- Should I provide a statement to an insurance company without a lawyer’s help?
- Will I have to go to trial to recover damages?
- What is considered “pain and suffering?”
- What determines the amount I might recover?
- What is a typical settlement amount?
- A dog bit me. Who do I tell?
- Which jurisdiction covers dog bites—state or local?
- What do leash laws cover?
- Can posting a “Beware of Dog” sign help get me out of trouble if my dog bites someone?
Workers compensation/Social Security Disability
- What should I do if I get injured on the job?
- How can I jeopardize my benefits?
- Under what circumstances could I be denied workers compensation benefits as a result of an on-the-job injury?
- Am I barred from recovery if I was at fault?
- Can I sue anyone else for a work-related injury?
- What if my workers compensation claim is denied?
- Can I receive Social Security Disability and workers compensation?
- Do I have to be injured at work to receive workers compensation?
- What compensation will I receive?
- Must I see an insurance company doctor, or can I see my own doctor?
- Can I ever sue my employer for a work-related injury?
- Is there more than one definition of “disabled?”
It is in your best interests to only provide your contact information to an insurance company until you consult with a personal injury lawyer. The more significant your injuries, the more imperative it becomes to seek legal counsel before providing any statement.
About 95 percent of personal injury cases filed settle prior to trial.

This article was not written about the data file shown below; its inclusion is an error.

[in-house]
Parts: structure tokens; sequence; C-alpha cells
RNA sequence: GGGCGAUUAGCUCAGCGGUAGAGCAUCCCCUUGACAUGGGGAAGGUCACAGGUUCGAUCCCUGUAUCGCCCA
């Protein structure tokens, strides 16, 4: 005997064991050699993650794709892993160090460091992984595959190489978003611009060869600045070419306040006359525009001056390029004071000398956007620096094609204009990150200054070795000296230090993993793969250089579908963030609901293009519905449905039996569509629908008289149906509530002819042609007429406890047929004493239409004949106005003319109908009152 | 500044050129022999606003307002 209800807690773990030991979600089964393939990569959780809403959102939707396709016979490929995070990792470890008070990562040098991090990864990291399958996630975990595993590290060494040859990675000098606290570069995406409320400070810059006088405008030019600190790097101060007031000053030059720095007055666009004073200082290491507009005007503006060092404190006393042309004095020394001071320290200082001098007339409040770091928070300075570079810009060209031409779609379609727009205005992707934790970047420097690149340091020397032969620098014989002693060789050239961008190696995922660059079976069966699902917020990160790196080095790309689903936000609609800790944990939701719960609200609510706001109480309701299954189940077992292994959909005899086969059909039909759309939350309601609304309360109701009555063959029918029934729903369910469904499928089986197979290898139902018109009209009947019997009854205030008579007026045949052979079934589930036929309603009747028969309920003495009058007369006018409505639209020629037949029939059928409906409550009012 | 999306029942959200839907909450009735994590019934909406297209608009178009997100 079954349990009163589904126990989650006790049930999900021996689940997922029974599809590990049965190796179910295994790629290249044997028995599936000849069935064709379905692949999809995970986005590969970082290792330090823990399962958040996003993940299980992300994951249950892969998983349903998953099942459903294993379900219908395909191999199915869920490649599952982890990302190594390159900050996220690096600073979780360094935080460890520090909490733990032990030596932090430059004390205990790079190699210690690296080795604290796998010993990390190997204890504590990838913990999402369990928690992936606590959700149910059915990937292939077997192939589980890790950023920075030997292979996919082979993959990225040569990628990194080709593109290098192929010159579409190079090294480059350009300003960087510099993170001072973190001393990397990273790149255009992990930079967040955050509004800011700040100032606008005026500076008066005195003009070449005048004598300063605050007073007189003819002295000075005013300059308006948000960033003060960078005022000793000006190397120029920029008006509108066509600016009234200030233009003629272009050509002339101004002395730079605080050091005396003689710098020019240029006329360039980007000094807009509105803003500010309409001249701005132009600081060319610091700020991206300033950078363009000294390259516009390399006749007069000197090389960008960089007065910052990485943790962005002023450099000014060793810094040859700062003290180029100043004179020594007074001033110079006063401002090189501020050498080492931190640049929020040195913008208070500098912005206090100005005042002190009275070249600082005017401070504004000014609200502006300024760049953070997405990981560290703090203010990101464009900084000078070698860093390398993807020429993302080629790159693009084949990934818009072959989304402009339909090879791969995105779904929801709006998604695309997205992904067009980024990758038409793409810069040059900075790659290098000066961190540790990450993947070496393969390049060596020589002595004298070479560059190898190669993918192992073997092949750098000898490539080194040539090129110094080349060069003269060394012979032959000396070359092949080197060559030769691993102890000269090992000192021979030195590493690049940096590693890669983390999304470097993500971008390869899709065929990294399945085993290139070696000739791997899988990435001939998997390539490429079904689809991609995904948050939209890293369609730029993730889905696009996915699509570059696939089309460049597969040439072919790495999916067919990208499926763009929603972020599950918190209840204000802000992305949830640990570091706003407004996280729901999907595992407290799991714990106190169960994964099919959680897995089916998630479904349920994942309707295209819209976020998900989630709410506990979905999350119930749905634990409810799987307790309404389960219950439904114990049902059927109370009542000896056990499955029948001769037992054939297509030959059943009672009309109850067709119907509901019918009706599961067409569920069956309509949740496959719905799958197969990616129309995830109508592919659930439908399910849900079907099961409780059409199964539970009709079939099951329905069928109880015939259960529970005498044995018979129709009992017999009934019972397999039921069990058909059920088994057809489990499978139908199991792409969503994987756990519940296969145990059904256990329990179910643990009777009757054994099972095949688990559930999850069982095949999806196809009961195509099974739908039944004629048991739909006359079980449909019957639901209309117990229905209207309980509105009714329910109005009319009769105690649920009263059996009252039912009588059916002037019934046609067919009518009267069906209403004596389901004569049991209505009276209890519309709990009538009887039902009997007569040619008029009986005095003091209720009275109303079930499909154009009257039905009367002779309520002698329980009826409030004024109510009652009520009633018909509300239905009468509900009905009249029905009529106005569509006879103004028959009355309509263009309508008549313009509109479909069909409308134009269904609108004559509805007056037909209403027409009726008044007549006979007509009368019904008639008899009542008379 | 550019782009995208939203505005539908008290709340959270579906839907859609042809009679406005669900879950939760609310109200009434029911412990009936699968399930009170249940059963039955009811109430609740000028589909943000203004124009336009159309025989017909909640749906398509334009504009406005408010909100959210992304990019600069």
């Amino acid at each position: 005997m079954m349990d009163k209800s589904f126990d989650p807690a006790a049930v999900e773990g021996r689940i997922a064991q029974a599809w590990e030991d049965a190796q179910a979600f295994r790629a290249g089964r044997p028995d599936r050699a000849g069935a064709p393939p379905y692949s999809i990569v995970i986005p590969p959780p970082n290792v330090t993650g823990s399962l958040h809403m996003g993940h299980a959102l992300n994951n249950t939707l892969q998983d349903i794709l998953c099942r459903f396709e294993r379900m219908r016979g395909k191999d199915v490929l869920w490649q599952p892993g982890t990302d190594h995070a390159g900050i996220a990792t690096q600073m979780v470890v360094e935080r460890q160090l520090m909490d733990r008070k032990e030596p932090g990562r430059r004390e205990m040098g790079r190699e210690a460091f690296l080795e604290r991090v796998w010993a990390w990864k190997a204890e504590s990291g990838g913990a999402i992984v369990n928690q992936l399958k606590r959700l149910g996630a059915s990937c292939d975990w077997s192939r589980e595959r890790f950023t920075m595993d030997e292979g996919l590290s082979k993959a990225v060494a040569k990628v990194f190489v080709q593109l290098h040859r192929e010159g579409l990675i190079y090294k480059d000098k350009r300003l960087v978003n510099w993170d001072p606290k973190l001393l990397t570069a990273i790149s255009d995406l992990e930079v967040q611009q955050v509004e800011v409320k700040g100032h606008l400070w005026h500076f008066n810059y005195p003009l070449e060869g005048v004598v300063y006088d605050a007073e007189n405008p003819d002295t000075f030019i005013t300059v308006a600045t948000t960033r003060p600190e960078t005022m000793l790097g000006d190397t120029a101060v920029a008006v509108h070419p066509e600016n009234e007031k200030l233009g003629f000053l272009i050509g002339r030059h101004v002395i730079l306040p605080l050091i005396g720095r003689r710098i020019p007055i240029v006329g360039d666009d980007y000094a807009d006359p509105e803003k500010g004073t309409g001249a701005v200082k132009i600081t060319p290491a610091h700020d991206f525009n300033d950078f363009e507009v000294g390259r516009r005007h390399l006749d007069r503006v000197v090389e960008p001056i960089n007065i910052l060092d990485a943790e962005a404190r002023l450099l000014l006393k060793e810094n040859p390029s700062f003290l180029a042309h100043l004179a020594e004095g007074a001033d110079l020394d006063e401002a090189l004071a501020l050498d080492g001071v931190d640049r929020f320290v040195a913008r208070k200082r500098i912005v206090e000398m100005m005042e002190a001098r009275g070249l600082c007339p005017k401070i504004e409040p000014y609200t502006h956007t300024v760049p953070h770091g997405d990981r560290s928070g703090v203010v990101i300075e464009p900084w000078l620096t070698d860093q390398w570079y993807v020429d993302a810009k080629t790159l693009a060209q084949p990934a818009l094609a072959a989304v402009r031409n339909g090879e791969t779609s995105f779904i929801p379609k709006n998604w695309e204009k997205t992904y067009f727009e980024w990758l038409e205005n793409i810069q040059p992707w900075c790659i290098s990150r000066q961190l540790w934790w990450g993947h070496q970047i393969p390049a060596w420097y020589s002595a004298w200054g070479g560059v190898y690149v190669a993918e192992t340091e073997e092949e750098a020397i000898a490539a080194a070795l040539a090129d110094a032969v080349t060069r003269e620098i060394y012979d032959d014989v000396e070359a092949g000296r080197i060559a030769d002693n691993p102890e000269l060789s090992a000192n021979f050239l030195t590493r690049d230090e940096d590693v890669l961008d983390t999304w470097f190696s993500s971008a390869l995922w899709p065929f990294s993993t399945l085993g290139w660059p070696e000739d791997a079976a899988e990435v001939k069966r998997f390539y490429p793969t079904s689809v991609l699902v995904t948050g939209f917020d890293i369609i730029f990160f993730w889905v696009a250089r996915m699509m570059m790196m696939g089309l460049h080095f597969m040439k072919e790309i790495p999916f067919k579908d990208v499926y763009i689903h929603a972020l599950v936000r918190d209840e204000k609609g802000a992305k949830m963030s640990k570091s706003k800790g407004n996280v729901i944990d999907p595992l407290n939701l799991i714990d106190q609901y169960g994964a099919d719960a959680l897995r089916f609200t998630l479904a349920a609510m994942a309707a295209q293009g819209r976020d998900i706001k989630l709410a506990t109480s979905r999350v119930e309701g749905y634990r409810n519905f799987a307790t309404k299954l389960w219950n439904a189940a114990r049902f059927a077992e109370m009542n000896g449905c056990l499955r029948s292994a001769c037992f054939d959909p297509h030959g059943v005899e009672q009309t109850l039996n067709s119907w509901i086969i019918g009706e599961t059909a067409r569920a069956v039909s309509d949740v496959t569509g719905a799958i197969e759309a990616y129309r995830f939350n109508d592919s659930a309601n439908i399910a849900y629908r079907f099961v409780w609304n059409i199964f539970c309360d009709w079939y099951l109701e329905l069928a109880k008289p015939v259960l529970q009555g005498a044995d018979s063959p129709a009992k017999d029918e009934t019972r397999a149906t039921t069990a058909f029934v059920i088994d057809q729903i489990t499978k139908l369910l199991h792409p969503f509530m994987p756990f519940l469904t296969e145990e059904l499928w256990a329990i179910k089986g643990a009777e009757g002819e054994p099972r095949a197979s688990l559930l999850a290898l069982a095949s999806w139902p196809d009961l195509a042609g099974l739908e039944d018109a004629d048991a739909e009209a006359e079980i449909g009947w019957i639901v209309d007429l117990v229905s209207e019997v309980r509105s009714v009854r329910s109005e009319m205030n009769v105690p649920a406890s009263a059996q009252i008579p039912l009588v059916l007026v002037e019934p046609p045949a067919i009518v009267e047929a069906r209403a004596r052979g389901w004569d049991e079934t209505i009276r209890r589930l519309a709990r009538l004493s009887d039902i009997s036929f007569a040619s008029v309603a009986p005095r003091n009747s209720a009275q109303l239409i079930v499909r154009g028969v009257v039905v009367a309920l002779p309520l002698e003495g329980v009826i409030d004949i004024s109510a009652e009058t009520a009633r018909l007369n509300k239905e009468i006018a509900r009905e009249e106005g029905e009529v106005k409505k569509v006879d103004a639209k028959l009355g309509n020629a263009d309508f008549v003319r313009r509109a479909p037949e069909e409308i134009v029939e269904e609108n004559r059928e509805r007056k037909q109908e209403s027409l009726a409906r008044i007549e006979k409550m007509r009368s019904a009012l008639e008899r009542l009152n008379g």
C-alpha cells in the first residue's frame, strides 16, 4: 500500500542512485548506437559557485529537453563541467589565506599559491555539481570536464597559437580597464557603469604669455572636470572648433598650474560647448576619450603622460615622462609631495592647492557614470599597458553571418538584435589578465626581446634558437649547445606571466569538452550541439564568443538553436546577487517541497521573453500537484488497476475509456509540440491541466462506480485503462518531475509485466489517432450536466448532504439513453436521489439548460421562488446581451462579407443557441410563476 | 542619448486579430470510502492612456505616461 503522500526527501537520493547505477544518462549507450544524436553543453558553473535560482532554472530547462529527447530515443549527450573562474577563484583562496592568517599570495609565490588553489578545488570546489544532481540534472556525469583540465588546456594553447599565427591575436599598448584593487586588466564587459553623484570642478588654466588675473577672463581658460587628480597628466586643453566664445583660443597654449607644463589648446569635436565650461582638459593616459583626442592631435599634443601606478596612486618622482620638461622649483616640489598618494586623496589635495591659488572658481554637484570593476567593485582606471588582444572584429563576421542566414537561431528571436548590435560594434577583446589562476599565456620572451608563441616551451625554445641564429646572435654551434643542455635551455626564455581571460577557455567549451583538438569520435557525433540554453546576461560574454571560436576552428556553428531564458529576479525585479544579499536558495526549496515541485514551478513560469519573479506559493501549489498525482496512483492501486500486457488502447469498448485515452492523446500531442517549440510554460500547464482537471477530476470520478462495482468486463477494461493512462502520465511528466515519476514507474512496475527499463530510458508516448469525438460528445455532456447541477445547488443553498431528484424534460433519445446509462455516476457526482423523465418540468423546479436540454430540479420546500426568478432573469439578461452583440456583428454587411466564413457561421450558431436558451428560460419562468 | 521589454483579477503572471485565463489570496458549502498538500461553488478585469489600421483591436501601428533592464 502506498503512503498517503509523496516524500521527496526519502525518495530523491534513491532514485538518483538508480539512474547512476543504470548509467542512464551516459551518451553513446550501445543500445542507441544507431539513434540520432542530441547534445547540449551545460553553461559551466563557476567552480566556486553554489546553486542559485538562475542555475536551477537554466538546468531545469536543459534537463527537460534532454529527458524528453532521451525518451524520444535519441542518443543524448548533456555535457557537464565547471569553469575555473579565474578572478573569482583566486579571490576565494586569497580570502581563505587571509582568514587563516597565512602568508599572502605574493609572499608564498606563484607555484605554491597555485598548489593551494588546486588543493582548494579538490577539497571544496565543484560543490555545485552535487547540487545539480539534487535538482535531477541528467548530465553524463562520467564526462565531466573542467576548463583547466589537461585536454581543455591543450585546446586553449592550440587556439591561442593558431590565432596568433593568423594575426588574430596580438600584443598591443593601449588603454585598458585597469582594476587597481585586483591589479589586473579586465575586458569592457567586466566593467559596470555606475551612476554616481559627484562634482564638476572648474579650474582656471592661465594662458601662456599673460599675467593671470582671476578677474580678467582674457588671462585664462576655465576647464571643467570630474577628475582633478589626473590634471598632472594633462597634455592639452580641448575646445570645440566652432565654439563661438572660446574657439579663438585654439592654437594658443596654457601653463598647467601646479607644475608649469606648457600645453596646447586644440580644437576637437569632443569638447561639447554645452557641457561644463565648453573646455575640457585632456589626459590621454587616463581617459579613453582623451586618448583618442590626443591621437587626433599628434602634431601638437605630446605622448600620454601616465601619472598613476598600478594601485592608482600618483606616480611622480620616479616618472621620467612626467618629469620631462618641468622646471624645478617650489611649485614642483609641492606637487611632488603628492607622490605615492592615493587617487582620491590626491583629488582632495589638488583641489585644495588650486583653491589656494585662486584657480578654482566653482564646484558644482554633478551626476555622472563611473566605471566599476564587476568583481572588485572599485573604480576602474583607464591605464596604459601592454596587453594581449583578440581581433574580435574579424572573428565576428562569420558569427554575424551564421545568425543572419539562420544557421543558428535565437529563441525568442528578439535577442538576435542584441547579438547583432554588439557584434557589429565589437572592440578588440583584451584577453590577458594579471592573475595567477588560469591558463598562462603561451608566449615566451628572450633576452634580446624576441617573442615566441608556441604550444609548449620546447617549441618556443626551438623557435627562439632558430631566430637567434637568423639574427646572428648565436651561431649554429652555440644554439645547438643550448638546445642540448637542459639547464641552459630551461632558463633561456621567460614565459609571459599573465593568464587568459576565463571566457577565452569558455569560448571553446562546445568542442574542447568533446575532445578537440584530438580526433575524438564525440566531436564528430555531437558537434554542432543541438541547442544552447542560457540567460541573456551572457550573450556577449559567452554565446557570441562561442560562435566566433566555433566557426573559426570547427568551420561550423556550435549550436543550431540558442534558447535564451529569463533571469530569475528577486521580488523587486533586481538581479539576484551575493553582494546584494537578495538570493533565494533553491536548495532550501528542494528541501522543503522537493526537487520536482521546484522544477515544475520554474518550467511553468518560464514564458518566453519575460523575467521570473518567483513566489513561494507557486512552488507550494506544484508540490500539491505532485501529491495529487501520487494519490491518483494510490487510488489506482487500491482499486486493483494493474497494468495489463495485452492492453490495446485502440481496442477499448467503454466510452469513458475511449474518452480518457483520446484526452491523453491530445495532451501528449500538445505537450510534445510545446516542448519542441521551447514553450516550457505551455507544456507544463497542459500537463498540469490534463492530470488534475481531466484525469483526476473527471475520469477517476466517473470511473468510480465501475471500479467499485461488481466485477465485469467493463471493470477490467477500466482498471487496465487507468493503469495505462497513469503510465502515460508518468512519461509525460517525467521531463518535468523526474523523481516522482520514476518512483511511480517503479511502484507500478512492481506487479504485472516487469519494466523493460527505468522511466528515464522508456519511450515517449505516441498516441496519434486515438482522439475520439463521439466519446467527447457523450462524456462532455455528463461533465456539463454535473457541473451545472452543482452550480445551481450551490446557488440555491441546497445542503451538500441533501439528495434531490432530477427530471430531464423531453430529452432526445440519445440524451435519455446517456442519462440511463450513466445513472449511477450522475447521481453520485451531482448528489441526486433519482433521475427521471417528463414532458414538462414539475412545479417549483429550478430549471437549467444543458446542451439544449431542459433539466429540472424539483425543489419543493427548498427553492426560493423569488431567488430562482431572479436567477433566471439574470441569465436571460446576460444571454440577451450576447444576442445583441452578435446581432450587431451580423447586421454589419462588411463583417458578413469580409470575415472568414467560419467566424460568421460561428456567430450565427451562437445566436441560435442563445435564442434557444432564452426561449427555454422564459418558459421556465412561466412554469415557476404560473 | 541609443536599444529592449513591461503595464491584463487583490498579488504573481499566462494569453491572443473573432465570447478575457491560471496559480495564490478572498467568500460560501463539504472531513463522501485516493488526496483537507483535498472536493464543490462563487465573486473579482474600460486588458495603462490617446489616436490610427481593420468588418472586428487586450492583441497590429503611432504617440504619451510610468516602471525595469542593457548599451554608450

Pain and suffering includes harm caused by physical injury and mental anguish experienced through avoiding activities you engaged in prior to your accident and the potential of surgery.
Every case addresses three issues:
- Liability—establishing someone’s negligence
- Damages—the amount that will fairly and adequately compensate you for your injuries
- Source of collection—insurance or other assets from which damages can be recovered
An experienced personal injury lawyer reviews and interprets your case information to determine the appropriate value for your claim:
The goal is fair and adequate compensation for your injury and an experienced attorney will know what a reasonable jury would award. The strength of lay and expert witness testimony will likely influence the amount.
Contact your local animal control agency or the police.
Both. In addition to Louisiana laws, your local communities might also have animal laws covering bites, leashing and vaccinations. Your local laws might ban ownership of certain breeds, too.
Most communities require dogs to be leashed unless they are confined to a house or fenced yard, even on the owner’s property. Failing to adhere to the leash laws combined with dog biting may increase potential penalties.
While the sign may help to alert others to any potential hazard, specific facts surrounding the dog bite determine any liability.
You must notify your employer of the injury. You should also tell your employer if you need medical attention. You may also have to notify Louisiana’s industrial commission. An experienced workers compensation lawyer can help you understand the process and your rights in Louisiana and file your claim.
Your claim may be denied if you fail to report injuries promptly or fail to cooperate with your employer and authorized treating physician regarding medical evaluations, treatment, rehabilitation services and claim investigation. Your claim can also be denied if you refuse to return to suitable employment. Some other reasons for denial of claims include submittal of fraudulent information, refusal to take a drug test and refusal to submit to a medical examination by the authorized treating physician, at reasonable times.
Under what circumstances could I be denied workers compensation benefits as a result of an on-the-job injury?